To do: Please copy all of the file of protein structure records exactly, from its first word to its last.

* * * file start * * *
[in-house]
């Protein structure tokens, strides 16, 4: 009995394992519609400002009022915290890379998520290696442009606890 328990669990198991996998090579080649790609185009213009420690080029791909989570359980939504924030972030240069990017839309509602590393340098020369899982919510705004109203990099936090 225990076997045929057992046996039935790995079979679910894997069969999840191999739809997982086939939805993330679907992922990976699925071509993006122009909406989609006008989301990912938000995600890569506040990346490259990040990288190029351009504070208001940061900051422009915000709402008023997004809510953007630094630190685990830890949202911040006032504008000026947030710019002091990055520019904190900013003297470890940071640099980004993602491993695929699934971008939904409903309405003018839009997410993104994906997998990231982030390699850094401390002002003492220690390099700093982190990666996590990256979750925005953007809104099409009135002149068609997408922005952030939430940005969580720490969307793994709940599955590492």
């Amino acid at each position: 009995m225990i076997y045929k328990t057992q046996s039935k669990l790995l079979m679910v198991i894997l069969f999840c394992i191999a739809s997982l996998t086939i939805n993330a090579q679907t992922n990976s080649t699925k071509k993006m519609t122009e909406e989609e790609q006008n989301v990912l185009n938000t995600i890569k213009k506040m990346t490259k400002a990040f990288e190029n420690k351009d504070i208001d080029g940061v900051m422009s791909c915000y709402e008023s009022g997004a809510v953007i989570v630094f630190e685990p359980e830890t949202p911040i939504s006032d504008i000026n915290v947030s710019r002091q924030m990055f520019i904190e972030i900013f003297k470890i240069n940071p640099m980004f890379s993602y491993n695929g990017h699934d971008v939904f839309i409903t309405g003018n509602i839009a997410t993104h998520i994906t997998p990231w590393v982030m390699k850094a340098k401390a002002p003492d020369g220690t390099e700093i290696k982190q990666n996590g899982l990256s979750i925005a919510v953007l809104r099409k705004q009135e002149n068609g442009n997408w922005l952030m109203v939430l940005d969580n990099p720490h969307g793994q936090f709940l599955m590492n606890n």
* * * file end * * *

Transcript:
[in-house]
């Protein structure tokens, strides 16, 4: 009995394992519609400002009022915290890379998520290696442009606890 328990669990198991996998090579080649790609185009213009420690080029791909989570359980939504924030972030240069990017839309509602590393340098020369899982919510705004109203990099936090 225990076997045929057992046996039935790995079979679910894997069969999840191999739809997982086939939805993330679907992922990976699925071509993006122009909406989609006008989301990912938000995600890569506040990346490259990040990288190029351009504070208001940061900051422009915000709402008023997004809510953007630094630190685990830890949202911040006032504008000026947030710019002091990055520019904190900013003297470890940071640099980004993602491993695929699934971008939904409903309405003018839009997410993104994906997998990231982030390699850094401390002002003492220690390099700093982190990666996590990256979750925005953007809104099409009135002149068609997408922005952030939430940005969580720490969307793994709940599955590492």
């Amino acid at each position: 009995m225990i076997y045929k328990t057992q046996s039935k669990l790995l079979m679910v198991i894997l069969f999840c394992i191999a739809s997982l996998t086939i939805n993330a090579q679907t992922n990976s080649t699925k071509k993006m519609t122009e909406e989609e790609q006008n989301v990912l185009n938000t995600i890569k213009k506040m990346t490259k400002a990040f990288e190029n420690k351009d504070i208001d080029g940061v900051m422009s791909c915000y709402e008023s009022g997004a809510v953007i989570v630094f630190e685990p359980e830890t949202p911040i939504s006032d504008i000026n915290v947030s710019r002091q924030m990055f520019i904190e972030i900013f003297k470890i240069n940071p640099m980004f890379s993602y491993n695929g990017h699934d971008v939904f839309i409903t309405g003018n509602i839009a997410t993104h998520i994906t997998p990231w590393v982030m390699k850094a340098k401390a002002p003492d020369g220690t390099e700093i290696k982190q990666n996590g899982l990256s979750i925005a919510v953007l809104r099409k705004q009135e002149n068609g442009n997408w922005l952030m109203v939430l940005d969580n990099p720490h969307g793994q936090f709940l599955m590492n606890n």